Is scientific objectivity morally wrong?

Is scientific objectivity morally wrong? In other words is it a cop out?

I’ve just attended a meeting of The Royal Society and the All Parliamentary Group on Climate Change, at which hugely eminent scientists – Professor this and Lord that – presented the findings of the 5th Assessment report of the International Panel on Climate Change (IPCC).

The truth is we’ve heard it all before – and while in scientific circles the evidence has become yet more conclusive: now at 95% for anthropogenic climate change – what it tells us, we already know. The world is warming quickly, rainfall patterns are changing – and the change is probably irreversible. The question is how far we go before we as a world decide to take action?

Talking about Bangladesh, Professor Tim Palmer, professor in climate physics at the University of Oxford, said ‘By any stretch of the imagination this is going to put a major stress on humanity. The impact could be devastating.’

Yet all of the scientists there agreed the need for impartiality – the scientific methodology. Not having opinions beyond the scientific facts.

Lord Oxburgh told a story of going to a meeting a few years ago with 80 ‘captains’ of US industry and how they were turned off from tackling climate change by the scientists’ love of the unknown. The business people wanted to know facts and plan what to do. The scientists wanted to tell them what they needed to explore further. The meeting ended in disarray and no action.

The impact of climate change is close to my heart because I’ve seen how poor communities are already feeling its impact. I’m going to Bangladesh in two weeks, and sitting at the meeting thinking about the people we work with, somehow the impartiality, the studied objectivity seemed wrong. How can we say Bangladesh will be devastated, and not apply moral values to the impact on millions of people? How can we not argue with passion the need for change and start working towards solutions?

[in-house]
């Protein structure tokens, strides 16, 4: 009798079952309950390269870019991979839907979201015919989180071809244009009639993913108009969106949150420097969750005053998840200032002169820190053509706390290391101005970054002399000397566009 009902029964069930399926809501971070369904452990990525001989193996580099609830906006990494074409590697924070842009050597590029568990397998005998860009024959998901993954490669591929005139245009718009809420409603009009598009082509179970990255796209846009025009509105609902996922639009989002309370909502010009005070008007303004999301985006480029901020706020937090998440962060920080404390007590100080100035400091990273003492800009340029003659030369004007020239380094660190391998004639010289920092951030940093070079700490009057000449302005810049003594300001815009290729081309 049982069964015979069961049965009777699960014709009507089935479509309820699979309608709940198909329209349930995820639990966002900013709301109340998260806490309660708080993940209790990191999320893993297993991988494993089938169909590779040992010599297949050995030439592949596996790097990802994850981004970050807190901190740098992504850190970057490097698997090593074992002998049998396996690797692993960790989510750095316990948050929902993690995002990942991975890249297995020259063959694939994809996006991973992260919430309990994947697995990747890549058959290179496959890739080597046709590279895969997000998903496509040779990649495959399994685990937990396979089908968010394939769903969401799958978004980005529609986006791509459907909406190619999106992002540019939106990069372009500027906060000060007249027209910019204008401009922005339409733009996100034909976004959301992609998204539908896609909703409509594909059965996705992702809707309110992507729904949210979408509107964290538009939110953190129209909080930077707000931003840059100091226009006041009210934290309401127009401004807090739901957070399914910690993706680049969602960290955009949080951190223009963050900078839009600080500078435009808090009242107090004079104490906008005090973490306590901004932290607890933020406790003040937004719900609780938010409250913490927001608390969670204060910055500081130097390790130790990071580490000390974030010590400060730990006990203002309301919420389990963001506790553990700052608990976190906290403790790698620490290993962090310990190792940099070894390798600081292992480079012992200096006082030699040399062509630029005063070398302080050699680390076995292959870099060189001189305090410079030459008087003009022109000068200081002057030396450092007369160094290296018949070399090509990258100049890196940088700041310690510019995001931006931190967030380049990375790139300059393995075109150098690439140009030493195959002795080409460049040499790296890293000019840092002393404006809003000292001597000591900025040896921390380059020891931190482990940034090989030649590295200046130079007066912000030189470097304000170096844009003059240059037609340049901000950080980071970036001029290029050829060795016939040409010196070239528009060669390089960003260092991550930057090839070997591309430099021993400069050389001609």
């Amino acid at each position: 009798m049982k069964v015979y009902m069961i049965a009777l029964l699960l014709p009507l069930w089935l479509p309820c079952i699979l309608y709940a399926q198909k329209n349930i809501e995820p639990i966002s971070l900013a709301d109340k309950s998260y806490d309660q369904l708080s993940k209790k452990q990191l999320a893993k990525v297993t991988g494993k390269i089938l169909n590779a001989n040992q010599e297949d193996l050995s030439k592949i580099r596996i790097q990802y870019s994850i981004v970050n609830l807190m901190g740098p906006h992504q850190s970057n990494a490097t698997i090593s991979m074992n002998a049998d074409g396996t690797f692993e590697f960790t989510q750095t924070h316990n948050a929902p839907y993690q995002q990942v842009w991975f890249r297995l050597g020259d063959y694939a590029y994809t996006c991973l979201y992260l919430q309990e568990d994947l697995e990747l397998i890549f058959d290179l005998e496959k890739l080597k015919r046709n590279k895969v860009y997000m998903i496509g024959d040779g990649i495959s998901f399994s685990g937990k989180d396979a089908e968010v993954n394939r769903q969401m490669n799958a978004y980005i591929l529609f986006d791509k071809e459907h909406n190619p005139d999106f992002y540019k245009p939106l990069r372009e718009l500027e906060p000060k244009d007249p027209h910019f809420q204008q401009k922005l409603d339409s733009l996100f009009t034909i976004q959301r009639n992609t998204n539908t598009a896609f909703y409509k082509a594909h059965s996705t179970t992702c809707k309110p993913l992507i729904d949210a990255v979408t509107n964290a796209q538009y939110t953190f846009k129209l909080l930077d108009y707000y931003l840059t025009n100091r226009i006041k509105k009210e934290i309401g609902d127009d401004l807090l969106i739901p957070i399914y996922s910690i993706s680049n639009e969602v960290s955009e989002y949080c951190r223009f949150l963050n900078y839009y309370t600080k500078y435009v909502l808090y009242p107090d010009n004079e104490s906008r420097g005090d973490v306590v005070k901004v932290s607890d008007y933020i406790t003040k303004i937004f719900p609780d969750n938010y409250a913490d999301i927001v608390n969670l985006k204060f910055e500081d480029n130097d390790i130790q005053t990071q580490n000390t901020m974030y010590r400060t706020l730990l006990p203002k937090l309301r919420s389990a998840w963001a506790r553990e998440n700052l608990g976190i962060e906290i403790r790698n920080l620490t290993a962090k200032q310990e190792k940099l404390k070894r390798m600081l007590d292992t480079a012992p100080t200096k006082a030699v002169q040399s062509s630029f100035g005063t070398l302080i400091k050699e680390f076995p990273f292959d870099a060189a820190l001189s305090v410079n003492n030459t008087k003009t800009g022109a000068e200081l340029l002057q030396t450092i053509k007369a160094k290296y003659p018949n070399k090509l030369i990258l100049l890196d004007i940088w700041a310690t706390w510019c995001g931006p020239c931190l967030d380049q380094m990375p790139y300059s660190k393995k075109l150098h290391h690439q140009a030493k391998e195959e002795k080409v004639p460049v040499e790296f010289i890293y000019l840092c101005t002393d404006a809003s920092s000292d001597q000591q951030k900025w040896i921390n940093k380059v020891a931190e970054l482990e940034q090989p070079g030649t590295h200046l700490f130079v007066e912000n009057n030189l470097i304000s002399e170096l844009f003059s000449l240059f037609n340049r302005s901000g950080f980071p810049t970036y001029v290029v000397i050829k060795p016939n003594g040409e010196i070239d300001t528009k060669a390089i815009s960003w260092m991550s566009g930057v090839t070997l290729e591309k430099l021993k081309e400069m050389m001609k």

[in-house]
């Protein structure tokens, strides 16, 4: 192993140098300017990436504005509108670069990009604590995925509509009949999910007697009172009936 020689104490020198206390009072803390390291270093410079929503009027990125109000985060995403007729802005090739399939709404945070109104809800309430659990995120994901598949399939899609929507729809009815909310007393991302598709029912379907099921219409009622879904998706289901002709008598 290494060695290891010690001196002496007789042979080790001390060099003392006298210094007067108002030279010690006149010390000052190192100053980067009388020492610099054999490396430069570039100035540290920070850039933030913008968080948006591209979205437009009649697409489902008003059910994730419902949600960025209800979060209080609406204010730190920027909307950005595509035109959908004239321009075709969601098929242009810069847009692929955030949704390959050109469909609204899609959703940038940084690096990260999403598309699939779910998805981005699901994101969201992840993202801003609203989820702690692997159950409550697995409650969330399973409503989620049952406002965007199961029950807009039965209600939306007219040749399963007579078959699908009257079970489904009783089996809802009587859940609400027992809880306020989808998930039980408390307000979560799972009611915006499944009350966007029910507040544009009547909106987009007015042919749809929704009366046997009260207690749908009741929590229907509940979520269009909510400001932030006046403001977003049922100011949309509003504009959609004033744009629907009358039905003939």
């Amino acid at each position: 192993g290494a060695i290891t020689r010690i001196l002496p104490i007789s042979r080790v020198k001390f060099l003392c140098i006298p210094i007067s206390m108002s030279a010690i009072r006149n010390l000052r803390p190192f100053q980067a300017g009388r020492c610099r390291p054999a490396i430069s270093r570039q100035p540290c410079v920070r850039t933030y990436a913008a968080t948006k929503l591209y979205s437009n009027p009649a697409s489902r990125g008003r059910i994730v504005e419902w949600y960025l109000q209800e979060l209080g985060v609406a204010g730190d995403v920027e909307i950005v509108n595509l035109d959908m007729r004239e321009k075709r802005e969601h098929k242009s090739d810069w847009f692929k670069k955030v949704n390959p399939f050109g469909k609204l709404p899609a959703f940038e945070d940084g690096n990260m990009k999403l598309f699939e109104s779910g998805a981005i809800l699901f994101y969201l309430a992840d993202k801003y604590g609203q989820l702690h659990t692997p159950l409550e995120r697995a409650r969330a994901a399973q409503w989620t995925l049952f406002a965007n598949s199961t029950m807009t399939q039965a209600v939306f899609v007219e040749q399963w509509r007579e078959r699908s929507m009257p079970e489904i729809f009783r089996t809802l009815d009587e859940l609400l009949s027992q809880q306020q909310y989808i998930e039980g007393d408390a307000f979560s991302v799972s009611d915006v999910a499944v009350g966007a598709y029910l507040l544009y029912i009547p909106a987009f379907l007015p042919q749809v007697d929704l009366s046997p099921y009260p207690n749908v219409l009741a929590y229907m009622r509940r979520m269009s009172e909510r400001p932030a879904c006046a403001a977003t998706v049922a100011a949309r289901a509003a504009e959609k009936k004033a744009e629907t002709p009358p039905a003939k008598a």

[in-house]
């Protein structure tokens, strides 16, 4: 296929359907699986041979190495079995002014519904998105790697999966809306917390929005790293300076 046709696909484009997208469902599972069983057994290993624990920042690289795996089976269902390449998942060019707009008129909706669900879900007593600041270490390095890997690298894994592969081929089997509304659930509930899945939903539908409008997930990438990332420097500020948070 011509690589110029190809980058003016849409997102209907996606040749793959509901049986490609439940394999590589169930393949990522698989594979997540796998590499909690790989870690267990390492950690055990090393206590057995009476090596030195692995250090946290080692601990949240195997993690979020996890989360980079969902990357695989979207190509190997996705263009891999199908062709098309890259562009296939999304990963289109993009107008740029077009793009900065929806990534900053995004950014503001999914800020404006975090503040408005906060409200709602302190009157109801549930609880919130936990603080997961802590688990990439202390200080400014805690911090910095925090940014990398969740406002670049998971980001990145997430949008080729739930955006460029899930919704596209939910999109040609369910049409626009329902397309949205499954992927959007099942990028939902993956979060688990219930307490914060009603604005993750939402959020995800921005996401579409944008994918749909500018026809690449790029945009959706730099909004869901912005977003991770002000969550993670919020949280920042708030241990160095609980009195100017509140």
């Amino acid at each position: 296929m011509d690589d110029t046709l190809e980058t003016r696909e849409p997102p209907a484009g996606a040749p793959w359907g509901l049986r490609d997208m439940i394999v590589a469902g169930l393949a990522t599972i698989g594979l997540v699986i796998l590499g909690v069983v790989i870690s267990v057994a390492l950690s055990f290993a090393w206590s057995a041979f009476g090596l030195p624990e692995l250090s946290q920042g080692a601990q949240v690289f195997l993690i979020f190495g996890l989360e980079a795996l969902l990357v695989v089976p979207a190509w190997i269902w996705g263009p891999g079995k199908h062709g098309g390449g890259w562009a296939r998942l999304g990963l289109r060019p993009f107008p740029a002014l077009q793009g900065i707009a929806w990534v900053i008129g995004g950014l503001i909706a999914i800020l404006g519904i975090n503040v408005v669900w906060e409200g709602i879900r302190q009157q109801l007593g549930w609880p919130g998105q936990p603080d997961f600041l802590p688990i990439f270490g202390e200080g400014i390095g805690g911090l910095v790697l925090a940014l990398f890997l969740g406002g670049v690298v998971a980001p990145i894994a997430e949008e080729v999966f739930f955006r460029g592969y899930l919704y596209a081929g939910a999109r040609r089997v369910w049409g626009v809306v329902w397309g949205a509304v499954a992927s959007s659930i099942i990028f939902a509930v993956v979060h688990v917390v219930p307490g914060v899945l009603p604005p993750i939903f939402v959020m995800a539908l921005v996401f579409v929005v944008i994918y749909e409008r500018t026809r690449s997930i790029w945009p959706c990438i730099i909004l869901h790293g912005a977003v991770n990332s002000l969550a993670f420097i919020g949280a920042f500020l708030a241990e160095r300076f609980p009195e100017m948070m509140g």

flooding in Bangladesh

I love science, the curiosity and solutions-focus. This studied impartiality is a trend, I understand that it’s in response to the furore that surrounded the last IPCC report and ‘email gate’, but even so in my view, it’s wrong.

Yesterday in the Atlee Suite Lord Oxburgh, referring to the way the IPCC reports are ‘approved’ by government before they are published, dared to use the word appeasement!

It’s probably not a word I’d use – I’d paraphrase Fritz Schumacher and quote Elvis Presley: ‘A little less conversation, a little more action’.

No part of our society is morally neutral – science, for all its stringent processes and methodologies, needs to take a stand. To talk about the future is only useful if it leads to action now.

By the way, the scientists were a hugely impressive and personable bunch. Lord Oxburgh as the Chair was most outspoken and thought provoking. For all my ‘please take a stand’ demands, they are doing a great job and would be brilliant to work with. I just want such brilliant people to engage more.

And finally from Lord Oxburgh: ‘We have to have more articulate, user friendly speakers who are actually selling the product.’ Exactly!

Did you know that access to science is a human right? I didn’t until very recently. With this in mind, how do you think scientists should behave, and should they focus on the problem (now well understood) or the solution?